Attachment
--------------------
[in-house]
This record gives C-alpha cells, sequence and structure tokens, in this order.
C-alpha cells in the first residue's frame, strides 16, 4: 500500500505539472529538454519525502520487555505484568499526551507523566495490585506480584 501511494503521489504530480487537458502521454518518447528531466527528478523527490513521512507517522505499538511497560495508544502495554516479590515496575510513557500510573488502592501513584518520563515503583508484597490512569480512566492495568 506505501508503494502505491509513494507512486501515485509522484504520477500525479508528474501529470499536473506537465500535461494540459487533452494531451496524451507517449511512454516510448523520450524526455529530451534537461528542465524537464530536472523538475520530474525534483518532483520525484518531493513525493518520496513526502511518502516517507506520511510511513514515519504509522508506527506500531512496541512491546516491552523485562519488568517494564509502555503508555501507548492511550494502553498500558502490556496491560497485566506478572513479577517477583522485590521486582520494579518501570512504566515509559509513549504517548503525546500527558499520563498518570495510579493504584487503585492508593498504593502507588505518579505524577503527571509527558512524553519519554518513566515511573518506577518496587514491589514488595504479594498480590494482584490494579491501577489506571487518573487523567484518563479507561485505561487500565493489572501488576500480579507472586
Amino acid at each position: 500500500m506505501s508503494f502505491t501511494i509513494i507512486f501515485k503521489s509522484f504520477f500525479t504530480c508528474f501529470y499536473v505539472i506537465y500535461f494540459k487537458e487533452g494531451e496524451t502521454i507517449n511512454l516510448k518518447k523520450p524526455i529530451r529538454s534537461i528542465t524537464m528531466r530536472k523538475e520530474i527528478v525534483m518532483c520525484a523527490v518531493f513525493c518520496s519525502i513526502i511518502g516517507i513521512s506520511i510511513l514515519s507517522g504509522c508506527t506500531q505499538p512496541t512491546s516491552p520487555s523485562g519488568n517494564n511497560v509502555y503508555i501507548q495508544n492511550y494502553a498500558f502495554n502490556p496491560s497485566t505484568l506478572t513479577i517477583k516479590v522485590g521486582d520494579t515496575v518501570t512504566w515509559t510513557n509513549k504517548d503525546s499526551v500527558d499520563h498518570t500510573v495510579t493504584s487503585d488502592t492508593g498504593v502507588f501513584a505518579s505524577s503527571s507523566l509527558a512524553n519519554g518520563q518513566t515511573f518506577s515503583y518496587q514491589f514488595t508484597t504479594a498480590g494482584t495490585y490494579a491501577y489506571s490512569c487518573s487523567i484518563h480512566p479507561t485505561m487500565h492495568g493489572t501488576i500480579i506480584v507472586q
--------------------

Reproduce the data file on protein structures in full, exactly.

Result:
[in-house]
This record gives C-alpha cells, sequence and structure tokens, in this order.
C-alpha cells in the first residue's frame, strides 16, 4: 500500500505539472529538454519525502520487555505484568499526551507523566495490585506480584 501511494503521489504530480487537458502521454518518447528531466527528478523527490513521512507517522505499538511497560495508544502495554516479590515496575510513557500510573488502592501513584518520563515503583508484597490512569480512566492495568 506505501508503494502505491509513494507512486501515485509522484504520477500525479508528474501529470499536473506537465500535461494540459487533452494531451496524451507517449511512454516510448523520450524526455529530451534537461528542465524537464530536472523538475520530474525534483518532483520525484518531493513525493518520496513526502511518502516517507506520511510511513514515519504509522508506527506500531512496541512491546516491552523485562519488568517494564509502555503508555501507548492511550494502553498500558502490556496491560497485566506478572513479577517477583522485590521486582520494579518501570512504566515509559509513549504517548503525546500527558499520563498518570495510579493504584487503585492508593498504593502507588505518579505524577503527571509527558512524553519519554518513566515511573518506577518496587514491589514488595504479594498480590494482584490494579491501577489506571487518573487523567484518563479507561485505561487500565493489572501488576500480579507472586
Amino acid at each position: 500500500m506505501s508503494f502505491t501511494i509513494i507512486f501515485k503521489s509522484f504520477f500525479t504530480c508528474f501529470y499536473v505539472i506537465y500535461f494540459k487537458e487533452g494531451e496524451t502521454i507517449n511512454l516510448k518518447k523520450p524526455i529530451r529538454s534537461i528542465t524537464m528531466r530536472k523538475e520530474i527528478v525534483m518532483c520525484a523527490v518531493f513525493c518520496s519525502i513526502i511518502g516517507i513521512s506520511i510511513l514515519s507517522g504509522c508506527t506500531q505499538p512496541t512491546s516491552p520487555s523485562g519488568n517494564n511497560v509502555y503508555i501507548q495508544n492511550y494502553a498500558f502495554n502490556p496491560s497485566t505484568l506478572t513479577i517477583k516479590v522485590g521486582d520494579t515496575v518501570t512504566w515509559t510513557n509513549k504517548d503525546s499526551v500527558d499520563h498518570t500510573v495510579t493504584s487503585d488502592t492508593g498504593v502507588f501513584a505518579s505524577s503527571s507523566l509527558a512524553n519519554g518520563q518513566t515511573f518506577s515503583y518496587q514491589f514488595t508484597t504479594a498480590g494482584t495490585y490494579a491501577y489506571s490512569c487518573s487523567i484518563h480512566p479507561t485505561m487500565h492495568g493489572t501488576i500480579i506480584v507472586q